AVOID NATURE DEFICIT SYNDROME

The term “nature deficit” was first used by the author, Richard Louv, in his book Last Child In The Woods.  It was a startling work that brought attention to the separation of children from nature that is occurring in our society.  There are myriad  reasons for this separation; the most obvious, of course, is the age of electronics.  We will not, nor should we in my opinion, be able to stop our grandchildren from using their computers, Ipads, smart phones, etc. etc.  It is part of their age, as clearly as the telephone and television was for ours.  There is, however, a significant difference, and side effects that are troubling.  In one generation the lure of the outdoors is in danger of being replaced by electronics.

Recently, I’ve read numerous articles by, and listened to several interviews with psychologists who are concerned with the simple activity of outside play disappearing.  The worries range from a loss of imagination, to lack of ability to interact.  It is through outdoor play, these experts acknowledge, that children develop an enormous range of abilities, i.e. sharing ideas with playmates, tests of their physical limits, cooperation, coordination, and myriad other attributes. And, they adopt these skills out of the range of adult supervision, which grows their confidence.

In the role of grandparent, most of us are not in a position to decide and set limits on use of electronic devices.  We can, however, use the hours, days, weeks – whatever time we have with our grandkids to expose them to the outdoors.  I believe that every opportunity to get them outside is important.  Ours are babies, yet, but my husband and I have already determined that grandparent time will involve numerous outdoor activities where electronics will be excluded.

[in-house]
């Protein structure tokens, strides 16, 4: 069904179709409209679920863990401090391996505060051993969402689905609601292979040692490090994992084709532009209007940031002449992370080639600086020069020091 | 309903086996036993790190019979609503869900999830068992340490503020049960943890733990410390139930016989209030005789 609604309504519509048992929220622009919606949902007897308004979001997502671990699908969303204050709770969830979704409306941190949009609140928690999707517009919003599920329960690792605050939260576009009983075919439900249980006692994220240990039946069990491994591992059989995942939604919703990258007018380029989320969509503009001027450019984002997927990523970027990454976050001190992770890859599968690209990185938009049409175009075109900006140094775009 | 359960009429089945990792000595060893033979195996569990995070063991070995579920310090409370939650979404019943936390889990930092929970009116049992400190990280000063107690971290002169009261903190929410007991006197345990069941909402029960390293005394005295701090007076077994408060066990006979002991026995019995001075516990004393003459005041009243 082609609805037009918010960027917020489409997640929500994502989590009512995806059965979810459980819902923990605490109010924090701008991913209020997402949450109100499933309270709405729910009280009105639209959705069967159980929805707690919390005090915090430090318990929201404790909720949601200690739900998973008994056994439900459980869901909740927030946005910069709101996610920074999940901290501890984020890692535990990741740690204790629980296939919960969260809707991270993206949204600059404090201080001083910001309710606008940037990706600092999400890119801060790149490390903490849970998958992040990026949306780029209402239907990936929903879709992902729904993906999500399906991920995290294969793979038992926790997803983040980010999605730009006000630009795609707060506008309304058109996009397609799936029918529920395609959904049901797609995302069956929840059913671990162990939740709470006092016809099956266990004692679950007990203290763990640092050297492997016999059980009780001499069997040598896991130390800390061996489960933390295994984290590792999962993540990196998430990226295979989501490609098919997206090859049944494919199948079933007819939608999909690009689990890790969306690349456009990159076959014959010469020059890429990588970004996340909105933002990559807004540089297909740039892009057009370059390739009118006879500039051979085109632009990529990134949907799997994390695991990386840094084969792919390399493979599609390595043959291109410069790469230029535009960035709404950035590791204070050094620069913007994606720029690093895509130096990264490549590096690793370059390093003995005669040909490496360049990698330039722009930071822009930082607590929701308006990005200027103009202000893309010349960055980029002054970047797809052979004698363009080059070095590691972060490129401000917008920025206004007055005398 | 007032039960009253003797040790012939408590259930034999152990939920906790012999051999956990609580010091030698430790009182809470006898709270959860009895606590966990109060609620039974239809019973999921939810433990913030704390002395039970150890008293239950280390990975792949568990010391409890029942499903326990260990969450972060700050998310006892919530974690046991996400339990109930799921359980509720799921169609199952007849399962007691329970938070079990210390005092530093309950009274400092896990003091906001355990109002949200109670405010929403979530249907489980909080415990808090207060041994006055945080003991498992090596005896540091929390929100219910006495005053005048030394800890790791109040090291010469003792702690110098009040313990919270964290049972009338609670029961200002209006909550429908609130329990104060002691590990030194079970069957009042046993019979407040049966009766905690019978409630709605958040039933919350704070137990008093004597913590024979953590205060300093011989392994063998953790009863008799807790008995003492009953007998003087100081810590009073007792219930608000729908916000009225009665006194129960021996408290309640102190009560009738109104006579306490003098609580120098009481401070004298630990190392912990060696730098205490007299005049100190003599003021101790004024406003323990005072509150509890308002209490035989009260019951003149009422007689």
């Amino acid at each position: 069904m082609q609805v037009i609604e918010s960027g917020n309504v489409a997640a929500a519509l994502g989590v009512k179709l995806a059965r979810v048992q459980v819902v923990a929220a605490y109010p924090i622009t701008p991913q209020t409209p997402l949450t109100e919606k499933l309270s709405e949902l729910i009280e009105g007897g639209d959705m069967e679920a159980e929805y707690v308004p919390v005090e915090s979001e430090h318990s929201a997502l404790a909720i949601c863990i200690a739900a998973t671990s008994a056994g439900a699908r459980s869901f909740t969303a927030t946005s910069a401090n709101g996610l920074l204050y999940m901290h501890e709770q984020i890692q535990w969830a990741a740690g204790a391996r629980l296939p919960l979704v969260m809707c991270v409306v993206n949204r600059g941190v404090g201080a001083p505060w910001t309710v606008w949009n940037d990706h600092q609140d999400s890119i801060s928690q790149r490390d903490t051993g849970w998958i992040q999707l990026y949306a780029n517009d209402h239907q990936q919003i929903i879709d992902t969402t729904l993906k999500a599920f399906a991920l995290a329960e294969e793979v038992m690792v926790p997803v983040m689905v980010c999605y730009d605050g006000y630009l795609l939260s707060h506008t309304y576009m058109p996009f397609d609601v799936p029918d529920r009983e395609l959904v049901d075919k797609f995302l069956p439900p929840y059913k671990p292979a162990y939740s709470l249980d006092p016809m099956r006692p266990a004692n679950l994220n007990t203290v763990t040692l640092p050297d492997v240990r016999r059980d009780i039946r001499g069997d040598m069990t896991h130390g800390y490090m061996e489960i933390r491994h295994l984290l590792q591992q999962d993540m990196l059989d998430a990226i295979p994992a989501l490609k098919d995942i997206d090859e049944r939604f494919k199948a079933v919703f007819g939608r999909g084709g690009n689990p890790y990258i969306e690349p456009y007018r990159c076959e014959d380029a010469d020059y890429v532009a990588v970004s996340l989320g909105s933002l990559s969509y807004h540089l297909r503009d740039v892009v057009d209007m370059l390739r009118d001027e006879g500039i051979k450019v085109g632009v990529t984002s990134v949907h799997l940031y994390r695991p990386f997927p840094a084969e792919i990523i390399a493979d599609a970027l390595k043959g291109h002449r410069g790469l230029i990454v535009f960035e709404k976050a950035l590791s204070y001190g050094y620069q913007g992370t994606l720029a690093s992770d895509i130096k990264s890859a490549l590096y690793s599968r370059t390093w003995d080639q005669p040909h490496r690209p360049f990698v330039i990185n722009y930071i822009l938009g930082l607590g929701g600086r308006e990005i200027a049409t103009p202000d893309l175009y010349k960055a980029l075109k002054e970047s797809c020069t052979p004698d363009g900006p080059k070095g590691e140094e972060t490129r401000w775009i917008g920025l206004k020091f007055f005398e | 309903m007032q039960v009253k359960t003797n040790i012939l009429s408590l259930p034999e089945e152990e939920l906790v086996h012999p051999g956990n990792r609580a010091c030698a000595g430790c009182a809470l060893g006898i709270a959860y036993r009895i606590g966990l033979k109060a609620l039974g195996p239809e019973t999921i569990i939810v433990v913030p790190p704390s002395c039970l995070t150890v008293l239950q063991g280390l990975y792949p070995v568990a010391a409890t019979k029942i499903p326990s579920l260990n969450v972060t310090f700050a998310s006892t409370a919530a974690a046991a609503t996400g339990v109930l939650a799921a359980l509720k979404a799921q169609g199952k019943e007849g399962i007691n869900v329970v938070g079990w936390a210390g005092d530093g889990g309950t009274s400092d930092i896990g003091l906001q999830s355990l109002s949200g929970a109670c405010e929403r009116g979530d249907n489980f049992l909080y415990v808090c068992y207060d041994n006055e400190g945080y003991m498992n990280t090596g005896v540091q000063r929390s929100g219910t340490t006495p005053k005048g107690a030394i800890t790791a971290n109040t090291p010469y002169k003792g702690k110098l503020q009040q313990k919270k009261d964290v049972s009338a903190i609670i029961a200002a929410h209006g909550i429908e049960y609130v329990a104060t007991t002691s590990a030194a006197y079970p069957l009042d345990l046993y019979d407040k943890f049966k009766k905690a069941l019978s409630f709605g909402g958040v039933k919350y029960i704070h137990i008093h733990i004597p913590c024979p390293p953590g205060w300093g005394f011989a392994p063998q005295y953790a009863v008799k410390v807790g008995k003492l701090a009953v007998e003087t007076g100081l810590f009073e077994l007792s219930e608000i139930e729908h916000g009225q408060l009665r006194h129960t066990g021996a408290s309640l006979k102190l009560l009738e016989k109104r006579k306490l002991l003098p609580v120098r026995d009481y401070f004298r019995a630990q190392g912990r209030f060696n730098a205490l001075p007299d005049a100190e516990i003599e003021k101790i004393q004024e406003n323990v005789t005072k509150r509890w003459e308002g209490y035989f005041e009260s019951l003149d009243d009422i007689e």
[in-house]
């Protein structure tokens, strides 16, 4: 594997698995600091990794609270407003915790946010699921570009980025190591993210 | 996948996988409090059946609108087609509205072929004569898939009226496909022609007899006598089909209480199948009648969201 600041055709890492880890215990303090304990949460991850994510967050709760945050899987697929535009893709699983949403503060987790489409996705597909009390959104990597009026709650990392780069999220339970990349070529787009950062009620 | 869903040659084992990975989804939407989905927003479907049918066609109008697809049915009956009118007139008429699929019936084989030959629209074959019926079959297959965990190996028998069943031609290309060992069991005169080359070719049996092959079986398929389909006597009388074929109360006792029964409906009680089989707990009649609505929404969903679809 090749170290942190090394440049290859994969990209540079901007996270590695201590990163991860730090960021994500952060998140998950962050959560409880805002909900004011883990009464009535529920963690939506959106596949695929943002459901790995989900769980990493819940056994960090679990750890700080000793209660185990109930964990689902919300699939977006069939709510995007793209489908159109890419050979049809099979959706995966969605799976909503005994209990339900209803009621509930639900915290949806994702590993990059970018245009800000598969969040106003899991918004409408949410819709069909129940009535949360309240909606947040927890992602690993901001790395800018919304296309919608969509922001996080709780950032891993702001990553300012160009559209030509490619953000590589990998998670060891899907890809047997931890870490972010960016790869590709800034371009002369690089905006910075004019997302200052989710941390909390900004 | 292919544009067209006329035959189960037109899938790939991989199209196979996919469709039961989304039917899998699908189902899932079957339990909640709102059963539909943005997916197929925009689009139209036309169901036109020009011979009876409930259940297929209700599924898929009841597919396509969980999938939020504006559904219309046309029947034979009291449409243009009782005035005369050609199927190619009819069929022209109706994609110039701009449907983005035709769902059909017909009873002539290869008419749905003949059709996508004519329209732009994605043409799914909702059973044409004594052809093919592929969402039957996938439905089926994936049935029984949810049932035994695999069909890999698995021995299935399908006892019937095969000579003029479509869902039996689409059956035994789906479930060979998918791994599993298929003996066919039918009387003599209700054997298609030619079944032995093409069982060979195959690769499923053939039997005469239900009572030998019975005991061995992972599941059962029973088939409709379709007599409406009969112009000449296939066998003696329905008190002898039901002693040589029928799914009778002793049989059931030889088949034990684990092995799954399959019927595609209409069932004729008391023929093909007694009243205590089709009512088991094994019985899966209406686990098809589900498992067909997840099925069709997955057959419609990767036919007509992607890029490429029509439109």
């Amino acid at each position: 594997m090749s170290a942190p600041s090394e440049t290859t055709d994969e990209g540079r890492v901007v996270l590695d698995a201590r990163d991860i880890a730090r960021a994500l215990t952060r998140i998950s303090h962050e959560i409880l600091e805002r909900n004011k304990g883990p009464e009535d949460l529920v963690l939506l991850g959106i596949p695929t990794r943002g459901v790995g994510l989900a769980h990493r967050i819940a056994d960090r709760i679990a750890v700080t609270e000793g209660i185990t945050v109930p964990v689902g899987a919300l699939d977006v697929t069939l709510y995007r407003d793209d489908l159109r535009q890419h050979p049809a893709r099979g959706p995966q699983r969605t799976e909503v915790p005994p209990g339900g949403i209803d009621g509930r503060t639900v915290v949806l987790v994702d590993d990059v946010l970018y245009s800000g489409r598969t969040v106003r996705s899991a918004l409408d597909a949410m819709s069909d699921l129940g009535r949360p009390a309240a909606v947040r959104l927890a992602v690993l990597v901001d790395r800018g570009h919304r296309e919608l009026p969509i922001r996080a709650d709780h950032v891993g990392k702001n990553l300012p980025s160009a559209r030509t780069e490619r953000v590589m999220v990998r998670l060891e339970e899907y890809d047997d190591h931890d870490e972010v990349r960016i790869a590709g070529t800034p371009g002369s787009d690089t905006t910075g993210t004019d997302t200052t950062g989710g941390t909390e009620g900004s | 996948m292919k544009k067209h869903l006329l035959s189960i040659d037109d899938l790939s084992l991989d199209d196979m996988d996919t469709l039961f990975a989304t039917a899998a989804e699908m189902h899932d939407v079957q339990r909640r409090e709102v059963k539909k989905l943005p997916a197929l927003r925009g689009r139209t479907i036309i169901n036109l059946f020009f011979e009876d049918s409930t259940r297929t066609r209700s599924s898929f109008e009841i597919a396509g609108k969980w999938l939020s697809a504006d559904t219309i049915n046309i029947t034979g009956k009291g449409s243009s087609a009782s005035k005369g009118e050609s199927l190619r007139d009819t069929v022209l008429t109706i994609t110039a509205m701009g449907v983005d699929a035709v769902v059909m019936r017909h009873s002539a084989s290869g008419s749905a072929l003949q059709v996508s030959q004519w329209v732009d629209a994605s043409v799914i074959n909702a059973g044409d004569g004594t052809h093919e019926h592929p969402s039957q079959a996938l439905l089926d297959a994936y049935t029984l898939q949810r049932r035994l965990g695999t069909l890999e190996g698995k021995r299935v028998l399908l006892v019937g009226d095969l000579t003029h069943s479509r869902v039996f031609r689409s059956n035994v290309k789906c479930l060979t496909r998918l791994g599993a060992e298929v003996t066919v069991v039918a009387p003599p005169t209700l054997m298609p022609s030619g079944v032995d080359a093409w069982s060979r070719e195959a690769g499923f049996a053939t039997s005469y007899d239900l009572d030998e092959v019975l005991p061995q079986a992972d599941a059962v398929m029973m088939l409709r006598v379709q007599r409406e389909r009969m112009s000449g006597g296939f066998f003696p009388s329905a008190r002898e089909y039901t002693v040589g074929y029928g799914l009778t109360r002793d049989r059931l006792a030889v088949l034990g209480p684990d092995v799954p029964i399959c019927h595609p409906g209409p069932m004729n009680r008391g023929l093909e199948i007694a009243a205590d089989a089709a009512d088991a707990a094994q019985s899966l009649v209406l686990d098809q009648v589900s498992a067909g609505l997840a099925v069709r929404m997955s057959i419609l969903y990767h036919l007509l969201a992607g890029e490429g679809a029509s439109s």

It used to be so easy.  My kids couldn’t wait to head out into the woods after school, but now the woods, even the backyard, is competing with cyberspace. Nevertheless, we can stay ahead of it.  We just need to use the resources available.  I’m guessing that in most communities across America, you can find out about outdoor activities in your neighborhood.  Pick up a newspaper, our town has a community events paper, or go ahead – use the electronics, check online 🙂   If you have a park, a lake, a beach, or a wildlife refuge near you, take advantage of these outdoor spaces, and watch for activities they may have planned.

I have to acknowledge that in the midst of this electronic age, the number and variety of outdoor activities in my hometown has grown proportionately over the past twenty years.  If you do a little research, I’m sure you will find fairs and festivals, athletic events, farmers’ markets.  Take the kids with you to the farmers’ market, and help them discover where food comes from.  If you are planting a vegetable garden this spring, get your grandchildren involved. They will love it. Even our next door teenagers are getting involved in ours.  The earliest memories from my childhood are from pleasant participation in outdoor activities with adults.  I’m sure that many of you can say the same.

Of course there was more time for everything in the days when we were growing up, and this is where we can make a difference.  Some of us are still working, but even so we do not have the time constraints that are involved in parenting a modern family in today’s world.  We can get those kids outside!

Richard Louv and others who study this indoor phenomenon are concerned about the consequences of young children spending the majority of their time inside.  This cloistering  away from nature, perpetuates an already growing perception in our culture that nature is something “out there” as opposed to the reality that humans are part of nature. The greatest threat that I perceive is the possibility that we could lack a sufficient number of adults, in the coming years, who care about our natural environments, and are willing to save those spaces for generations into the future.

Below I’ve listed a few websites that may help you get those grandkids outside. And remember, the little ones are going to enjoy doing anything with you.  The older kids, that’s more of a challenge, but how about just taking a walk (in a natural environment) with your teenager, and letting them talk.  They have a lot on their minds.

The Journey North  Excellent site!  I’m especially attracted to this one, because it involves the web and the outdoors.  This is a wildlife migration site, where children make outdoor observations then report them online, and connect with lots of other kids.

Ten Great Backyard Activities  Remember freeze tag?  It’s still fun!

A Treasure Hunt With GPS  Hey, it’s the modern age 🙂  This one could be fun with the “tween” age.

Classic Kids Outdoor Games  Great traditional fun.

Best wishes for getting your grandchildren outside and encouraging them to adopt an appreciation for nature.

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